So I’m working on this with a big group of people, some from this museum, others in this room—and what we’re trying to do is build a national network of museums and other arts and cultural institutions interested in expanding or reimagining their roles as part of the public sphere. This new network—we haven’t figured out a name yet, but it might be a platform, or a co-op, or a coalition—would be a tool for sharing information and programs across geographical divides, an agent of resistance and change within institutions, and a system for developing and supporting inclusive programs that create spaces for protected civic discourse, dissent, and solidarity. It would also be a network of networks, linking institutions to community, civic, activist, academic, artist-initiated, and other groups interested in engaging critically with the possibilities and limits of the public space provided by art institutions. If you are interested in joining, collaborating, helping organize or think through this, please get in touch.
The last thing I want to say to you is that people talk about art as an empathy-generating machine, casually, like empathy is an easy and uncomplicated thing. But as Bakhtin so perfectly described, empathy is actually a continuum stretched between two terrible extremes. On one end of the continuum, I’m here and you’re there, and I decide we’re so different that it’s like I’ve built a giant wall between us, so high and fortified I can’t even see you. Or, if I don’t have the money to build a giant wall, it’s like you’re invisible to me—like your voice, your humanity, your personhood, your very existence have been erased. That’s what a total lack of empathy looks like, and it’s a kind of violence. On the other end of the continuum, I see you over there, and I think you’re just like me, your struggle is my struggle, and I not only take up your fight as my own, but I take over your story and tell it for you. That’s what empathetic over-identification looks like, and that’s also a kind of violence. Somewhere in the middle is empathetic understanding, the radical balancing point where I recognize you, I hear you, and I extend myself towards you; I take in what you say without taking over your position; I recognize both what may be the same about us and what remains different.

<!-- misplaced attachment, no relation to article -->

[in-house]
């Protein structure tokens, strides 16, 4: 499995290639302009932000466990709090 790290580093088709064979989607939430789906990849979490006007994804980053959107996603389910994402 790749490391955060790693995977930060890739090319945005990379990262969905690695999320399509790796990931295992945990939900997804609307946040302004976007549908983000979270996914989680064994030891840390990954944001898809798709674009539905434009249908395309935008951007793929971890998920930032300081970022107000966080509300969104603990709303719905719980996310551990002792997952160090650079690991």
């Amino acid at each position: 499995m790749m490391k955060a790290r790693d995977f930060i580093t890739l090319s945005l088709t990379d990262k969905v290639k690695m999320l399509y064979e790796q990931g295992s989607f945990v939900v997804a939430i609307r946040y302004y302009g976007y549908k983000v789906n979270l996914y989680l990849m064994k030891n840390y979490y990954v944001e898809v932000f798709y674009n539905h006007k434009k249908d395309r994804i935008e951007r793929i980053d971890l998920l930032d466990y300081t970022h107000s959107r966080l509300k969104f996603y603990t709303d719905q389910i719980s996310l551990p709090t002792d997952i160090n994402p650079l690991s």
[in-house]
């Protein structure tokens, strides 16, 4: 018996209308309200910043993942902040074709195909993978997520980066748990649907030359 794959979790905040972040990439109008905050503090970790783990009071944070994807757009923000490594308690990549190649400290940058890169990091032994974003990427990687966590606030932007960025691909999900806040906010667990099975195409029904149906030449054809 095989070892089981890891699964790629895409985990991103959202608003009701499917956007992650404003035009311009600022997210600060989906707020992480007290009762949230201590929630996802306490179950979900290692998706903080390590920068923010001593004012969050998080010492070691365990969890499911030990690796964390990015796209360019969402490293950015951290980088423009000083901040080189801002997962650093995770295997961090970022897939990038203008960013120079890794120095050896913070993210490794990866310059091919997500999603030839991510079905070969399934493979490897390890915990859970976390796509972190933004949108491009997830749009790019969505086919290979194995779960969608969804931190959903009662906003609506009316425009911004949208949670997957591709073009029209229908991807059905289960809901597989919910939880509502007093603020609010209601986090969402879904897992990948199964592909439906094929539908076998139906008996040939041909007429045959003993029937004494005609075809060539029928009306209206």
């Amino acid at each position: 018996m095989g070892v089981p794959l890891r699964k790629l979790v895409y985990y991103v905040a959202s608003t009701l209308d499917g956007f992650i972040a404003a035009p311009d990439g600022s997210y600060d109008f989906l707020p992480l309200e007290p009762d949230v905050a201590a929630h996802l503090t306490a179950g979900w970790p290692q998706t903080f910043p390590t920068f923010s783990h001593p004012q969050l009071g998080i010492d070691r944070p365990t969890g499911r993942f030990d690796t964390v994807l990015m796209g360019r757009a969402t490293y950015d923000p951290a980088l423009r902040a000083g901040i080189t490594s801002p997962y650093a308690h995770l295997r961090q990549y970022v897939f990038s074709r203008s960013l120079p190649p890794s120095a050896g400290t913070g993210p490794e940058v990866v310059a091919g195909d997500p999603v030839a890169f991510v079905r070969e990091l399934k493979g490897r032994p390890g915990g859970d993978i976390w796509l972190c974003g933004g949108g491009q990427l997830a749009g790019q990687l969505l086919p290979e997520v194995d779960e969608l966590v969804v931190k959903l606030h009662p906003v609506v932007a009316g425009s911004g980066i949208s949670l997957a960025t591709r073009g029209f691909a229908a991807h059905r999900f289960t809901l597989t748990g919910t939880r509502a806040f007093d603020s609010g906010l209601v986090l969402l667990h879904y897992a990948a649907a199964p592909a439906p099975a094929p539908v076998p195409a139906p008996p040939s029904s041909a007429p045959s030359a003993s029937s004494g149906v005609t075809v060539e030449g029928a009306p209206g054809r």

Another word for this empathetic balancing point is solidarity. So let’s try to be precise, in these days and months and years to come, about what art can generate. Let’s think about art as a space for building solidarity. And let’s also be precise about what it means to be in solidarity with each other—not that we forget our differences, but that we build on them instead of letting them drive us apart.
I am Carin Kuoni, director of the Vera List Center for Art and Politics, a public research platform at The New School that investigates where, how, and to what effect political and aesthetic practices intersect. At least that is what we’ve done up to now.
My profound thanks to the organizers of this speakout. Now, I’ll provide a couple of thoughts on entitlement and why the core value driving my work is Inclusiveness.
Once before, in the days after 9/11, New York City came together around ideals of diversity, openness, and community—three terms that fall under the rubric of Inclusiveness. Most New Yorkers at that time refused to succumb to fearmongering advocated by some politicians. As an immigrant, who had arrived in New York City fifteen years prior, it was then, for the first time, that I too felt entitled to join a political movement: the city had become my own because the very idea of inclusiveness was at stake. Action was called for to try to implement the notion that ethical standards are not an abstraction, they are a reality both intimate and structural. A couple of years later, I became a citizen.
This feeling of entitlement, this sense that I have not only the right but the obligation to participate, the demand for immediate yet nuanced action, is now back, in the face of insidious, perverse, violent, and relentless attacks on what I care about most—inclusiveness. Only this time, the threat comes from within.
But how does one nurture, practice, and sustain Inclusiveness?
So far, at the Vera List Center, we’ve considered the intersection of art and politics, and inclusiveness is pursued through strategies shared by many of you as well: free admission; public convenings that are accessible in actual space and online; new modules of collective and shared learning; interdisciplinary approaches in order to dismantle hierarchies of knowledge and expertise; cheap publications; learning libraries; child care, and more.
So, what is changing with a Trump presidency?
The imminent assault on our civil liberties is of such magnitude that these strategies no longer seem sufficient. And I believe that if I want to remain effective and advance inclusiveness, I need to turn to art and declare art itself a political practice.
Not because we can afford to turn our backs on traditional political structures; we need to be present there as well. But if we declare our artworks, our exhibitions, our critical discourse a political practice, we can meet the challenges of this incoming administration—and post-democracy in general—much more effectively because inclusiveness will be implemented along a multitude of criteria: